6 thoughts on “My new writing project for teens”
Given the natural tendency of adolescents for independence in both thought and actions, aren’t you concerned that handing your kids a guide book is a sure way to have them not follow that path? Besides, remember Proverbs 22:6 and trust your children to seek out truth and knowledge of the divine.
Guide book sounds pretty pejorative and shows how little you understand what I wrote. Actually, independent striving starts pretty close to the beginning of life, but all children need guidance. This is exactly the point of the verse you inappropriately reference. It does not teach us to ignore kids, but train them exactly as they are designed by God, so that they learn the capacity to walk in that design as they mature. The older they get, the more they need to move from knowledge to personalization and application. So my book seeks to do exactly that. In fact, embracing doubt and learning how to process that is vital to their growth.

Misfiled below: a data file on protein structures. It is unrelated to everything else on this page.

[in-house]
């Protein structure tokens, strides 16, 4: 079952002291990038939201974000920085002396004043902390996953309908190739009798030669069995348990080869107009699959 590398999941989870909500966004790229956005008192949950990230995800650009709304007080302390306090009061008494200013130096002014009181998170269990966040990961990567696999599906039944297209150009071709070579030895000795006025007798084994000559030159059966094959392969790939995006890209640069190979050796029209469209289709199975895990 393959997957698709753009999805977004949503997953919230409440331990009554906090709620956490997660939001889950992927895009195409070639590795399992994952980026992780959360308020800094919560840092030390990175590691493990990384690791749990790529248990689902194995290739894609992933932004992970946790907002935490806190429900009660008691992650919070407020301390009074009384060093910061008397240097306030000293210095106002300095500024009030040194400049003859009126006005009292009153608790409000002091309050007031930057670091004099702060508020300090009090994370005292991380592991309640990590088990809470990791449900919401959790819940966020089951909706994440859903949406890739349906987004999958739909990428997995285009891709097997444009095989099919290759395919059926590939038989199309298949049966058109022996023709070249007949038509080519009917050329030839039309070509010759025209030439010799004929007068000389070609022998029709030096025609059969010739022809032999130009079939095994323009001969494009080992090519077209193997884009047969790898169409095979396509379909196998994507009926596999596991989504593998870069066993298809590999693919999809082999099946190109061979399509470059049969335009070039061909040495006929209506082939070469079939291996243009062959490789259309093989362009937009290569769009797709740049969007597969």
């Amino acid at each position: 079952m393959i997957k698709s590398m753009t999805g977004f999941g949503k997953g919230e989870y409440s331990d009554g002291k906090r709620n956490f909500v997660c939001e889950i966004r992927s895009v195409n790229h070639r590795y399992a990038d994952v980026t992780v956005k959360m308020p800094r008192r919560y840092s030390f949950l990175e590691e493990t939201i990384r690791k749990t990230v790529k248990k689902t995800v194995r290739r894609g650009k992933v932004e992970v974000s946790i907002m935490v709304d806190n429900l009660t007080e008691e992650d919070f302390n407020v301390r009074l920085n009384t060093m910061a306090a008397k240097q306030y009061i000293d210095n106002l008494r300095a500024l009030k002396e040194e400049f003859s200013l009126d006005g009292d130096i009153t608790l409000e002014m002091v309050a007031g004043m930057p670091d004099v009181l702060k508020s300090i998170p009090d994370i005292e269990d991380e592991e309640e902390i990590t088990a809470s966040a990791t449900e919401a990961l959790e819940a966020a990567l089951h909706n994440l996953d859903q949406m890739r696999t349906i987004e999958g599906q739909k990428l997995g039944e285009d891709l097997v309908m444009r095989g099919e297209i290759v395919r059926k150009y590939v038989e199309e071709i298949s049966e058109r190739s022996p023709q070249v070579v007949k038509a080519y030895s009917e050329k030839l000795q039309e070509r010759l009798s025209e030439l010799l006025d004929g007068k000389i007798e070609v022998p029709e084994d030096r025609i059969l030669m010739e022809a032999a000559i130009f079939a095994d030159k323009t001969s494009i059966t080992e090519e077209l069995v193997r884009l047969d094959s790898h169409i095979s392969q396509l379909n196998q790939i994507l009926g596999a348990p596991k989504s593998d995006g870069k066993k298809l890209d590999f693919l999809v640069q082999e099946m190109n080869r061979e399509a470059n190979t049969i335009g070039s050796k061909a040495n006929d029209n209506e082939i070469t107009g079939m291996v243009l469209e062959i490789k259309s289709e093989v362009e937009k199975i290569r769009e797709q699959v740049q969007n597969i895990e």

But even if I do write a guide book that holds their hands, spoon feeds them, and gives them pat answers (how you could read anything like that in what I wrote is beyond me), that is no more likely to turn them away from Christianity than your lack of guidance will push your son from no faith towards Christianity. The path is theirs, and I can’t make them do anything, nor do I want to. What’s worse than guidance is insulting their capacity to seek, struggle, and own it for themselves. You and I grew up with a mere intellectual faith. I’m looking to teach my kids how to integrate their heart into theirs.